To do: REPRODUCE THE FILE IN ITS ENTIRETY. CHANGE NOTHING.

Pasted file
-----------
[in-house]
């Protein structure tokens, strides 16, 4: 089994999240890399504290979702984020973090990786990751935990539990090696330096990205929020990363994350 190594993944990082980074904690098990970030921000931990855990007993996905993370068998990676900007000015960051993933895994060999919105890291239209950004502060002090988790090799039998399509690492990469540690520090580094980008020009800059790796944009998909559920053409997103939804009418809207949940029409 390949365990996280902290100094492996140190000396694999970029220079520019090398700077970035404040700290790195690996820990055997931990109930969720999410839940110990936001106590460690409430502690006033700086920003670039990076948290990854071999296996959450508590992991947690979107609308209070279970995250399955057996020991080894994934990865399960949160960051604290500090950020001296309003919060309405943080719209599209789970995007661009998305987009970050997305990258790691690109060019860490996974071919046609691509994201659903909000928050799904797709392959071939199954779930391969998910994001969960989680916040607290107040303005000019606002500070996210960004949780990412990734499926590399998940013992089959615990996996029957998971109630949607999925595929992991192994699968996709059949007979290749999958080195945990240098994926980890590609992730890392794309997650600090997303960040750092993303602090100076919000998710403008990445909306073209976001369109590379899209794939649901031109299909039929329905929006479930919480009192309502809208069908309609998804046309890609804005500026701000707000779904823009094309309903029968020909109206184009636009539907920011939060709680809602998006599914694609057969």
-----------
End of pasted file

[in-house]
């Protein structure tokens, strides 16, 4: 089994999240890399504290979702984020973090990786990751935990539990090696330096990205929020990363994350 190594993944990082980074904690098990970030921000931990855990007993996905993370068998990676900007000015960051993933895994060999919105890291239209950004502060002090988790090799039998399509690492990469540690520090580094980008020009800059790796944009998909559920053409997103939804009418809207949940029409 390949365990996280902290100094492996140190000396694999970029220079520019090398700077970035404040700290790195690996820990055997931990109930969720999410839940110990936001106590460690409430502690006033700086920003670039990076948290990854071999296996959450508590992991947690979107609308209070279970995250399955057996020991080894994934990865399960949160960051604290500090950020001296309003919060309405943080719209599209789970995007661009998305987009970050997305990258790691690109060019860490996974071919046609691509994201659903909000928050799904797709392959071939199954779930391969998910994001969960989680916040607290107040303005000019606002500070996210960004949780990412990734499926590399998940013992089959615990996996029957998971109630949607999925595929992991192994699968996709059949007979290749999958080195945990240098994926980890590609992730890392794309997650600090997303960040750092993303602090100076919000998710403008990445909306073209976001369109590379899209794939649901031109299909039929329905929006479930919480009192309502809208069908309609998804046309890609804005500026701000707000779904823009094309309903029968020909109206184009636009539907920011939060709680809602998006599914694609057969």